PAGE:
The ancient African proverb, “It takes a whole village to raise a child,” is being used to the point of a cliché these days, yet it’s still one of my favorite quotes. But I’d like to take it a step further and suggest that, “It takes a village to plan your next truck build.”
When it comes to modifying your diesel truck, you either have the bug or you don’t. Those who have been infected by this incurable obsession know all about the sleepless nights as you lie in bed contemplating what to do to your truck when your paycheck allows.
Depending on how many personal builds you’ve had, your “village” of people may vary. When it comes to building up our trucks we all have our own ideas, but it’s smart to consult others too for suggestions.
The first village member should be a professional mechanic. Even as a do-it-yourselfer, it's important to have someone else look over your truck to give you ideas. Guys who work in diesel shops on a daily basis know what your truck needs and more importantly what it doesn't. After all, their paycheck depends on their knowledge of trucks. The first three upgrades you feel are a must to get started, might not be the same three he’s thinking.
Plus a good shop guy will know which products he's had success with and which ones to stay away from. Ever get elbow-deep in a build and realize you overlooked a step or a part? Once you've had to put your truck on hold while you wait for a part to be shipped, you won't make the same mistake again of not going over your game plan with a qualified mechanic first.
A Trained Eye
Have you ever seen a cool truck that seems tainted a little because the owner clearly didn't have a friend who understood what really works together? Like a custom bumper with round lights when the rest of the truck is loaded with aftermarket square ones. Or wheels that look perfect on your monitor, but clash horribly when you put them on your truck. Every owner needs a friend with an artist eye who can take one look and tell you if it will work or not. This also applies to simple things like sticker placement. I've seen trucks that look like a 4-year-old had free rein. I'm no expert, but I've seen enough poor sticker placements to know what DOESN'T work! Ask first, because stickers don't come off easily.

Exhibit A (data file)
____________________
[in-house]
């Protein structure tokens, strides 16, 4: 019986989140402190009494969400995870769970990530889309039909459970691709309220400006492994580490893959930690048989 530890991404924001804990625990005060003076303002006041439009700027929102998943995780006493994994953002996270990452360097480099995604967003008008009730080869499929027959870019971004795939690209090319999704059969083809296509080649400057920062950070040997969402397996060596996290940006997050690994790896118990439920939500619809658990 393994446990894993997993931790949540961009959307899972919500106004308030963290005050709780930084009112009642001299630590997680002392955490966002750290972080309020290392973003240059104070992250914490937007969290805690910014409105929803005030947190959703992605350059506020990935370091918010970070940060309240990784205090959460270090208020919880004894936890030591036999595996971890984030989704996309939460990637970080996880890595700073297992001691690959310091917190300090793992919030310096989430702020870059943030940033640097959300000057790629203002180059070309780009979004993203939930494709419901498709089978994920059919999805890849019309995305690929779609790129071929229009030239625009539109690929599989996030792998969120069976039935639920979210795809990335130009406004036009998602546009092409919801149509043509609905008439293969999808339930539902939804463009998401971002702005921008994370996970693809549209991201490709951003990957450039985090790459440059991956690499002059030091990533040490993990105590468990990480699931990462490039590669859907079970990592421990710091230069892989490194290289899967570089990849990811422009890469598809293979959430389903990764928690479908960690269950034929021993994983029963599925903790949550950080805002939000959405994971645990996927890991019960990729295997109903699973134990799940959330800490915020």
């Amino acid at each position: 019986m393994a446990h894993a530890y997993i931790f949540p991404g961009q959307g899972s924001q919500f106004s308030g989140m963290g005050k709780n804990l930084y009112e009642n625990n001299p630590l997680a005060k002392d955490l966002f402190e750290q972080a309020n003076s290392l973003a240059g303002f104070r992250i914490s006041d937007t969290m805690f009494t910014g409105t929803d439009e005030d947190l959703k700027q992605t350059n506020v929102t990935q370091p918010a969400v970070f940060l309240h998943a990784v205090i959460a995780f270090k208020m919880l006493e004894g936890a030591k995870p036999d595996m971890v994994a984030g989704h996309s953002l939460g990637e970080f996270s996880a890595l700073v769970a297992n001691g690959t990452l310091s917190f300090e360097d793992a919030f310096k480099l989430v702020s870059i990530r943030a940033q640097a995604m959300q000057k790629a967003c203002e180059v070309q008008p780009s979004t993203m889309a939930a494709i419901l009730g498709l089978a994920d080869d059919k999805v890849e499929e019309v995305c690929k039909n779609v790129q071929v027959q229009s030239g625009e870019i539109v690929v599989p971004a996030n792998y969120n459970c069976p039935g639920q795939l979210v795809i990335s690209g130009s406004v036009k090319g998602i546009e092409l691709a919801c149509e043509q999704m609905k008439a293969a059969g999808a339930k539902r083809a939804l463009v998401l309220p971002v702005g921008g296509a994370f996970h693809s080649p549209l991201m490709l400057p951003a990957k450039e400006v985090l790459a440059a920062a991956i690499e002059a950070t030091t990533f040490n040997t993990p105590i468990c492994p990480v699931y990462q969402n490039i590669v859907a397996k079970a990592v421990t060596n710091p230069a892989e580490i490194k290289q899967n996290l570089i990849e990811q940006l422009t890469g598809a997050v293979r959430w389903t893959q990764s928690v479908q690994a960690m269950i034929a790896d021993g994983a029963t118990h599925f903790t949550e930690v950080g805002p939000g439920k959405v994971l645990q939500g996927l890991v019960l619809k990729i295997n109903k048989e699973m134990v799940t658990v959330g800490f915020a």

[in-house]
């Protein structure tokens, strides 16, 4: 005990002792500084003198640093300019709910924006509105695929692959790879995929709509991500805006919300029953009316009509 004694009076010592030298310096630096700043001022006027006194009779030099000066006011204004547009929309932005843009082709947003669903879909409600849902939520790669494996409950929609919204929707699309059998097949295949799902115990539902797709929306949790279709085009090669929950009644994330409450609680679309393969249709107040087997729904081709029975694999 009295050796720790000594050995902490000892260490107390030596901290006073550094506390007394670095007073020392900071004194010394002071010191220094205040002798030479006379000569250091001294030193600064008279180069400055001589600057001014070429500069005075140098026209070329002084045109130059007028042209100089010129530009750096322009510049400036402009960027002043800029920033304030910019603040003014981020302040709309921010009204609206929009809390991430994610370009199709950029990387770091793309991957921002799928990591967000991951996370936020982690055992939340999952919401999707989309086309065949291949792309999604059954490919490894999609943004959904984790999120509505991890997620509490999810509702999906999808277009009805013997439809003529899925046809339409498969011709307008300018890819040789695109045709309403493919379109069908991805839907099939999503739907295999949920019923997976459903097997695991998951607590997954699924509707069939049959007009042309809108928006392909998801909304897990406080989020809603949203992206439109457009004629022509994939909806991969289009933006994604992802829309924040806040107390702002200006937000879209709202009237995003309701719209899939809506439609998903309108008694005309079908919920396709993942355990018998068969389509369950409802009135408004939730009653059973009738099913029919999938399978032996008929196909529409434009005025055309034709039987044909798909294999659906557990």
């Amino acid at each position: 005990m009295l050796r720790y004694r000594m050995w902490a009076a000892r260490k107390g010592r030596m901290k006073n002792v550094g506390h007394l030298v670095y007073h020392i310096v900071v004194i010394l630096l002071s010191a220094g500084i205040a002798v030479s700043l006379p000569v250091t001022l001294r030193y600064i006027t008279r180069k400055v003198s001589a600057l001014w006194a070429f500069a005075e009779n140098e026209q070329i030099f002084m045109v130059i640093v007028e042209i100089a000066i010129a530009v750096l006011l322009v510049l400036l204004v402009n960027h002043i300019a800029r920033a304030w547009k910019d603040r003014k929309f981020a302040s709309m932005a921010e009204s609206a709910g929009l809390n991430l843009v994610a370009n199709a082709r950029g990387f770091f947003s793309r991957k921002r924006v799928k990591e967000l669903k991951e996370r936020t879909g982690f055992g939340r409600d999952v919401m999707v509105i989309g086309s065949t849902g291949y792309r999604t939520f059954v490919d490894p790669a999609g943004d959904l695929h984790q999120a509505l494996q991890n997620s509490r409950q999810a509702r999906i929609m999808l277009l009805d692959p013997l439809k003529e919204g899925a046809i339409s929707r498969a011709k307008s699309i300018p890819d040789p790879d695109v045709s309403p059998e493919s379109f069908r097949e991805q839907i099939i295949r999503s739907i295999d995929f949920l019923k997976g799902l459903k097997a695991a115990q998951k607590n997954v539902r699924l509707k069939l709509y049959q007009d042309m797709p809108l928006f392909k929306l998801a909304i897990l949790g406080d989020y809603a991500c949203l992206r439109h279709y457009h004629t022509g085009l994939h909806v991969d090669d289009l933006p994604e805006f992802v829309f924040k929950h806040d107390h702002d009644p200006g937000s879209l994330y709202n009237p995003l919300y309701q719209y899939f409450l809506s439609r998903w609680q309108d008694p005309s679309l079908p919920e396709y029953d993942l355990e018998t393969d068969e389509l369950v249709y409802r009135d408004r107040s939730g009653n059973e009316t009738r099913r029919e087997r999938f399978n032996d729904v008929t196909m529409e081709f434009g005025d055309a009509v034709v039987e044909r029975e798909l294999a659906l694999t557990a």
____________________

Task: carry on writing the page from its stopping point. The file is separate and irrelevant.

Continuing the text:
One of the biggest mistakes any aftermarket build can encounter is not giving your spouse or significant other a say. As a guy, you see giving your stock ride a 6-inch lift a must, but your wife sees it as another challenge when it comes to getting in. Simply put, don't forget side steps! Make the extra height a non-issue by making sure she doesn't (in her mind) have to climb Everest each time she wants to get in.
A friend in your circle who consults with you on purchases is usually your least favorite member of your village entourage, but still key to your success. You need to make sure your vision for where you want your truck to end up doesn't get derailed when down the road you're struggling to make your truck payment to the bank.
While you've probably never had them over to your garage before, it doesn't mean you’re not friends. I'm talking about forum members and others you meet online. While your current physical address may limit you on who you can speak diesel with, the web gives you the opportunity to get advice from those who have your same year and brand of truck. Warning: you will get more ideas than you could ever use on 10 trucks, yet some of your best ideas will come from a forum guy you've never actually met before, yet those ideas will save you time and/or money on something he's already done himself.
Starting a build soon? Before you get too far it’s best to check with your village because after all, it takes more than one person to build a truck the right way.